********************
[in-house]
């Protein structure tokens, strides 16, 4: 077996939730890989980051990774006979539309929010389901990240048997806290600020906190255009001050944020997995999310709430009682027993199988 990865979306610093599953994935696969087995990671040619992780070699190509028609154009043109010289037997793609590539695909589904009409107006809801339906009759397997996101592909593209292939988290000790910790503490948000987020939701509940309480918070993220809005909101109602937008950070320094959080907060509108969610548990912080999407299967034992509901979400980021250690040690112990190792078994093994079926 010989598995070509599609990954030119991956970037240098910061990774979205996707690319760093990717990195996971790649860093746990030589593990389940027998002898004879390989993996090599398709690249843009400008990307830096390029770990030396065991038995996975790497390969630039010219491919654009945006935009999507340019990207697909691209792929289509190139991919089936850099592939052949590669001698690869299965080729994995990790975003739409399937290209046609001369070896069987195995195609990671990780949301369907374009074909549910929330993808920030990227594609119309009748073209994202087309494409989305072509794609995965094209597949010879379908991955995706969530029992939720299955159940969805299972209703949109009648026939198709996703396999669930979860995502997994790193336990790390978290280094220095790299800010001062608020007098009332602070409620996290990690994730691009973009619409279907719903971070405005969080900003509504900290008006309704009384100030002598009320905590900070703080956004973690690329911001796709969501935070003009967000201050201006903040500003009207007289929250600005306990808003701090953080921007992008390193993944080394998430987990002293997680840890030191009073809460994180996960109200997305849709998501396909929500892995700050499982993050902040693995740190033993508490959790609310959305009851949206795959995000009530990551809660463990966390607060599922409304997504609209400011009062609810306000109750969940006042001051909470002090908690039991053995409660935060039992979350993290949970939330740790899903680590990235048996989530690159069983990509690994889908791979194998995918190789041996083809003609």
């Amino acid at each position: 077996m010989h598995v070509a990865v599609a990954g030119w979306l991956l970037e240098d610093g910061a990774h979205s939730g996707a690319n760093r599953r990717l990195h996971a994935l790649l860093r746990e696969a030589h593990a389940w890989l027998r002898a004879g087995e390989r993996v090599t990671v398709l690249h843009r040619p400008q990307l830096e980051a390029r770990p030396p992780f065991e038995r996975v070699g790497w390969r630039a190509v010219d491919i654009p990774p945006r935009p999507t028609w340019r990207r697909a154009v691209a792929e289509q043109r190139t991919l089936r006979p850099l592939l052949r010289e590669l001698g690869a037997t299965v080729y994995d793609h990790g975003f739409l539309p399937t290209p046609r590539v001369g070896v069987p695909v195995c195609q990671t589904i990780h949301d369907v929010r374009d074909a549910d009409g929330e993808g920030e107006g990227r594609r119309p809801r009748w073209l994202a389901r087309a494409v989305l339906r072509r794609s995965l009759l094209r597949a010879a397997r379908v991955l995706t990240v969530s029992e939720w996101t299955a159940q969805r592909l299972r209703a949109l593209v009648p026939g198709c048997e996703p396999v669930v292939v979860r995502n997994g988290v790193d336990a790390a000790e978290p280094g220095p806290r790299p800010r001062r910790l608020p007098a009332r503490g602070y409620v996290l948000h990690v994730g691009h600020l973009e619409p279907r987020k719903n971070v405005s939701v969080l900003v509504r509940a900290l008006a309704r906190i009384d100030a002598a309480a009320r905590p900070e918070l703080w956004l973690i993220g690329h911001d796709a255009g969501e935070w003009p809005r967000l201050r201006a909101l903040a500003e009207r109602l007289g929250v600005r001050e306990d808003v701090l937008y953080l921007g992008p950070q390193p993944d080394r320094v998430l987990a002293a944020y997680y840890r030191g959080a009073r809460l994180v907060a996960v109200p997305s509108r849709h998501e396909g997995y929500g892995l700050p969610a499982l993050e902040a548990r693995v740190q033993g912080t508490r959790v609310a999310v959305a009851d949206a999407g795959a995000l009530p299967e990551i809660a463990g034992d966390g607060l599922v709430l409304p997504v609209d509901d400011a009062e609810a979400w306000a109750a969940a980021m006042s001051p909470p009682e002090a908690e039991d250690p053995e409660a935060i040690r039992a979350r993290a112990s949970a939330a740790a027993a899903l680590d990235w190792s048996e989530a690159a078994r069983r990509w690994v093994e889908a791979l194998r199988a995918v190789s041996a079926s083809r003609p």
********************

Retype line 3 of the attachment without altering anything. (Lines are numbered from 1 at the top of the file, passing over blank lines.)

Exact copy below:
């Amino acid at each position: 077996m010989h598995v070509a990865v599609a990954g030119w979306l991956l970037e240098d610093g910061a990774h979205s939730g996707a690319n760093r599953r990717l990195h996971a994935l790649l860093r746990e696969a030589h593990a389940w890989l027998r002898a004879g087995e390989r993996v090599t990671v398709l690249h843009r040619p400008q990307l830096e980051a390029r770990p030396p992780f065991e038995r996975v070699g790497w390969r630039a190509v010219d491919i654009p990774p945006r935009p999507t028609w340019r990207r697909a154009v691209a792929e289509q043109r190139t991919l089936r006979p850099l592939l052949r010289e590669l001698g690869a037997t299965v080729y994995d793609h990790g975003f739409l539309p399937t290209p046609r590539v001369g070896v069987p695909v195995c195609q990671t589904i990780h949301d369907v929010r374009d074909a549910d009409g929330e993808g920030e107006g990227r594609r119309p809801r009748w073209l994202a389901r087309a494409v989305l339906r072509r794609s995965l009759l094209r597949a010879a397997r379908v991955l995706t990240v969530s029992e939720w996101t299955a159940q969805r592909l299972r209703a949109l593209v009648p026939g198709c048997e996703p396999v669930v292939v979860r995502n997994g988290v790193d336990a790390a000790e978290p280094g220095p806290r790299p800010r001062r910790l608020p007098a009332r503490g602070y409620v996290l948000h990690v994730g691009h600020l973009e619409p279907r987020k719903n971070v405005s939701v969080l900003v509504r509940a900290l008006a309704r906190i009384d100030a002598a309480a009320r905590p900070e918070l703080w956004l973690i993220g690329h911001d796709a255009g969501e935070w003009p809005r967000l201050r201006a909101l903040a500003e009207r109602l007289g929250v600005r001050e306990d808003v701090l937008y953080l921007g992008p950070q390193p993944d080394r320094v998430l987990a002293a944020y997680y840890r030191g959080a009073r809460l994180v907060a996960v109200p997305s509108r849709h998501e396909g997995y929500g892995l700050p969610a499982l993050e902040a548990r693995v740190q033993g912080t508490r959790v609310a999310v959305a009851d949206a999407g795959a995000l009530p299967e990551i809660a463990g034992d966390g607060l599922v709430l409304p997504v609209d509901d400011a009062e609810a979400w306000a109750a969940a980021m006042s001051p909470p009682e002090a908690e039991d250690p053995e409660a935060i040690r039992a979350r993290a112990s949970a939330a740790a027993a899903l680590d990235w190792s048996e989530a690159a078994r069983r990509w690994v093994e889908a791979l194998r199988a995918v190789s041996a079926s083809r003609p």